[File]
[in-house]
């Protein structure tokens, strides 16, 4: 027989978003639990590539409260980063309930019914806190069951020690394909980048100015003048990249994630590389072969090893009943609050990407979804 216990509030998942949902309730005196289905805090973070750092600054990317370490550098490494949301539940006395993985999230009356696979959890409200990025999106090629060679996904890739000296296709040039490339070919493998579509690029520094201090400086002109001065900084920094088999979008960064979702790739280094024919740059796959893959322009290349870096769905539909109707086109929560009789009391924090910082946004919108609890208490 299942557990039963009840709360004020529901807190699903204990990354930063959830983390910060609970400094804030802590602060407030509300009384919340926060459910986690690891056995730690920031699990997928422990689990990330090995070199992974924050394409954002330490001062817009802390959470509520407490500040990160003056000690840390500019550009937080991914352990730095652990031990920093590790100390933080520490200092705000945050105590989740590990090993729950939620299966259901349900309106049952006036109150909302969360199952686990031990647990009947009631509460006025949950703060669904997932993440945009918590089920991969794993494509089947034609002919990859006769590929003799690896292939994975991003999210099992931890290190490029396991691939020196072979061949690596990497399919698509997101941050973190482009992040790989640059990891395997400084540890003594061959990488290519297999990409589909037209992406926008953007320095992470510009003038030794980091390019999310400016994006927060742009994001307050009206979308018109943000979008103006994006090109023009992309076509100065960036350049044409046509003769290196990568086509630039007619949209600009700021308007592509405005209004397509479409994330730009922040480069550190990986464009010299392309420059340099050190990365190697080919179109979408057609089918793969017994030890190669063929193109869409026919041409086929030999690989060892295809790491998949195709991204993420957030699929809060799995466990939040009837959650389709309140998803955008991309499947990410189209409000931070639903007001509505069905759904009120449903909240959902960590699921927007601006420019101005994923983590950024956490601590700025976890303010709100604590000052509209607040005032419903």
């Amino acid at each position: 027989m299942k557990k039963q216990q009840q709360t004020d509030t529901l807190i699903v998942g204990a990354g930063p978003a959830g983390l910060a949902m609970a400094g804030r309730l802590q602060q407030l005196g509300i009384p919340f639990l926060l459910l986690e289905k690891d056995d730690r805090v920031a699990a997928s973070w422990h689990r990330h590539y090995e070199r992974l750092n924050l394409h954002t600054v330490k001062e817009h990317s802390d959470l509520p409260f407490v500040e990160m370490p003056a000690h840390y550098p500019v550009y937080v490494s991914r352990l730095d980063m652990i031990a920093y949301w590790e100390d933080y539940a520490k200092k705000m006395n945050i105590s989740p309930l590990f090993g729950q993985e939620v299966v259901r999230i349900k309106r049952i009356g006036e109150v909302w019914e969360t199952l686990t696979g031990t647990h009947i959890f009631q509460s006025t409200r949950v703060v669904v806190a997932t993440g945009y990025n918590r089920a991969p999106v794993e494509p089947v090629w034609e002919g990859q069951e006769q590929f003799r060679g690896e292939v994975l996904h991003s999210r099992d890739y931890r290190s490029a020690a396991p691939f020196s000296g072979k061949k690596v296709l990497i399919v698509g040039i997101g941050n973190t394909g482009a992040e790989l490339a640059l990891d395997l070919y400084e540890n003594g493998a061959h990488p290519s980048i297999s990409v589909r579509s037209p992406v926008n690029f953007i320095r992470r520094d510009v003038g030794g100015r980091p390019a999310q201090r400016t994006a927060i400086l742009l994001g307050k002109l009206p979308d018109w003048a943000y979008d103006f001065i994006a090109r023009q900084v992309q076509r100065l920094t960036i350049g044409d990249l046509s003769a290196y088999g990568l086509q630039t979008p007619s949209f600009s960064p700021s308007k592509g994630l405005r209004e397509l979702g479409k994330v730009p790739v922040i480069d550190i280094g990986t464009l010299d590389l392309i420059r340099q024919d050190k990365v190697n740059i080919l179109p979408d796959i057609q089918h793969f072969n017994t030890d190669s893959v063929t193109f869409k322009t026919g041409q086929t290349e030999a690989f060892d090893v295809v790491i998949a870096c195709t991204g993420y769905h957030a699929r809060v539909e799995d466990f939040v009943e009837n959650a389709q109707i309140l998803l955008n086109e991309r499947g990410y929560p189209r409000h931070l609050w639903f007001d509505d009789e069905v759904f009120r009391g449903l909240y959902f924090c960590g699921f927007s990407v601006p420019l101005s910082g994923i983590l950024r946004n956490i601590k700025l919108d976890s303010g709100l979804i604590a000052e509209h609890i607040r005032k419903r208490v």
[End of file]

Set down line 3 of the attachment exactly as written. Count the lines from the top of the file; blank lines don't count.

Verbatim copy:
């Amino acid at each position: 027989m299942k557990k039963q216990q009840q709360t004020d509030t529901l807190i699903v998942g204990a990354g930063p978003a959830g983390l910060a949902m609970a400094g804030r309730l802590q602060q407030l005196g509300i009384p919340f639990l926060l459910l986690e289905k690891d056995d730690r805090v920031a699990a997928s973070w422990h689990r990330h590539y090995e070199r992974l750092n924050l394409h954002t600054v330490k001062e817009h990317s802390d959470l509520p409260f407490v500040e990160m370490p003056a000690h840390y550098p500019v550009y937080v490494s991914r352990l730095d980063m652990i031990a920093y949301w590790e100390d933080y539940a520490k200092k705000m006395n945050i105590s989740p309930l590990f090993g729950q993985e939620v299966v259901r999230i349900k309106r049952i009356g006036e109150v909302w019914e969360t199952l686990t696979g031990t647990h009947i959890f009631q509460s006025t409200r949950v703060v669904v806190a997932t993440g945009y990025n918590r089920a991969p999106v794993e494509p089947v090629w034609e002919g990859q069951e006769q590929f003799r060679g690896e292939v994975l996904h991003s999210r099992d890739y931890r290190s490029a020690a396991p691939f020196s000296g072979k061949k690596v296709l990497i399919v698509g040039i997101g941050n973190t394909g482009a992040e790989l490339a640059l990891d395997l070919y400084e540890n003594g493998a061959h990488p290519s980048i297999s990409v589909r579509s037209p992406v926008n690029f953007i320095r992470r520094d510009v003038g030794g100015r980091p390019a999310q201090r400016t994006a927060i400086l742009l994001g307050k002109l009206p979308d018109w003048a943000y979008d103006f001065i994006a090109r023009q900084v992309q076509r100065l920094t960036i350049g044409d990249l046509s003769a290196y088999g990568l086509q630039t979008p007619s949209f600009s960064p700021s308007k592509g994630l405005r209004e397509l979702g479409k994330v730009p790739v922040i480069d550190i280094g990986t464009l010299d590389l392309i420059r340099q024919d050190k990365v190697n740059i080919l179109p979408d796959i057609q089918h793969f072969n017994t030890d190669s893959v063929t193109f869409k322009t026919g041409q086929t290349e030999a690989f060892d090893v295809v790491i998949a870096c195709t991204g993420y769905h957030a699929r809060v539909e799995d466990f939040v009943e009837n959650a389709q109707i309140l998803l955008n086109e991309r499947g990410y929560p189209r409000h931070l609050w639903f007001d509505d009789e069905v759904f009120r009391g449903l909240y959902f924090c960590g699921f927007s990407v601006p420019l101005s910082g994923i983590l950024r946004n956490i601590k700025l919108d976890s303010g709100l979804i604590a000052e509209h609890i607040r005032k419903r208490v």